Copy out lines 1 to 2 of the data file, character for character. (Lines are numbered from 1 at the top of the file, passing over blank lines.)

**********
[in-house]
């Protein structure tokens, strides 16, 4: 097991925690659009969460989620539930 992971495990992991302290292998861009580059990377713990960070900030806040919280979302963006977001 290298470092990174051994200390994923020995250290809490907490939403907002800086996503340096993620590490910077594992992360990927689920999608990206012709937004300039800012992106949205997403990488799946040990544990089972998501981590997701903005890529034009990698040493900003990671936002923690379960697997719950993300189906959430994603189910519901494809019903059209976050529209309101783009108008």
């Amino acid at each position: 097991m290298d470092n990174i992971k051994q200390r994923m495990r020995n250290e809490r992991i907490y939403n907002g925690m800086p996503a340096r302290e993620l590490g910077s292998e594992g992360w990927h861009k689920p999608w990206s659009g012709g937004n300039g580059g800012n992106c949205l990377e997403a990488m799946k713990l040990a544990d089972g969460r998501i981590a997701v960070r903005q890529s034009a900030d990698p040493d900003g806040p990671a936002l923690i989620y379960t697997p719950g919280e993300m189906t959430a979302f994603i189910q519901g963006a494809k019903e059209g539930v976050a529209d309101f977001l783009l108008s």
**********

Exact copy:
[in-house]
């Protein structure tokens, strides 16, 4: 097991925690659009969460989620539930 992971495990992991302290292998861009580059990377713990960070900030806040919280979302963006977001 290298470092990174051994200390994923020995250290809490907490939403907002800086996503340096993620590490910077594992992360990927689920999608990206012709937004300039800012992106949205997403990488799946040990544990089972998501981590997701903005890529034009990698040493900003990671936002923690379960697997719950993300189906959430994603189910519901494809019903059209976050529209309101783009108008």